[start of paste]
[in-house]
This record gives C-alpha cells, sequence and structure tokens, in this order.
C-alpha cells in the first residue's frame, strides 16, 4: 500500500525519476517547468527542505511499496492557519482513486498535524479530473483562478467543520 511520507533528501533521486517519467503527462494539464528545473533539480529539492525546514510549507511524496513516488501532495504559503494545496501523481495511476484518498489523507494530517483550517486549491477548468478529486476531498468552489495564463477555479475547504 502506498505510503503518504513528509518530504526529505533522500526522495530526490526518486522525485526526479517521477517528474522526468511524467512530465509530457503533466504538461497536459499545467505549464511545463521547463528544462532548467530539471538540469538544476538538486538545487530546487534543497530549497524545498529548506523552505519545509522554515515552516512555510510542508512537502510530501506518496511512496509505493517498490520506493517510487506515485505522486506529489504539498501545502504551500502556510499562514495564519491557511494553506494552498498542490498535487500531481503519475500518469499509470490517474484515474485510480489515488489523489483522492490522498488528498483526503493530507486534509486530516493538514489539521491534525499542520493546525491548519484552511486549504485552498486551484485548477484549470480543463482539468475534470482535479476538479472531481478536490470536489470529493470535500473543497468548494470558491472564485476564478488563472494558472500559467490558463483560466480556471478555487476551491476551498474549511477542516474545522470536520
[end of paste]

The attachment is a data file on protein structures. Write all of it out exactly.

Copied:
[in-house]
This record gives C-alpha cells, sequence and structure tokens, in this order.
C-alpha cells in the first residue's frame, strides 16, 4: 500500500525519476517547468527542505511499496492557519482513486498535524479530473483562478467543520 511520507533528501533521486517519467503527462494539464528545473533539480529539492525546514510549507511524496513516488501532495504559503494545496501523481495511476484518498489523507494530517483550517486549491477548468478529486476531498468552489495564463477555479475547504 502506498505510503503518504513528509518530504526529505533522500526522495530526490526518486522525485526526479517521477517528474522526468511524467512530465509530457503533466504538461497536459499545467505549464511545463521547463528544462532548467530539471538540469538544476538538486538545487530546487534543497530549497524545498529548506523552505519545509522554515515552516512555510510542508512537502510530501506518496511512496509505493517498490520506493517510487506515485505522486506529489504539498501545502504551500502556510499562514495564519491557511494553506494552498498542490498535487500531481503519475500518469499509470490517474484515474485510480489515488489523489483522492490522498488528498483526503493530507486534509486530516493538514489539521491534525499542520493546525491548519484552511486549504485552498486551484485548477484549470480543463482539468475534470482535479476538479472531481478536490470536489470529493470535500473543497468548494470558491472564485476564478488563472494558472500559467490558463483560466480556471478555487476551491476551498474549511477542516474545522470536520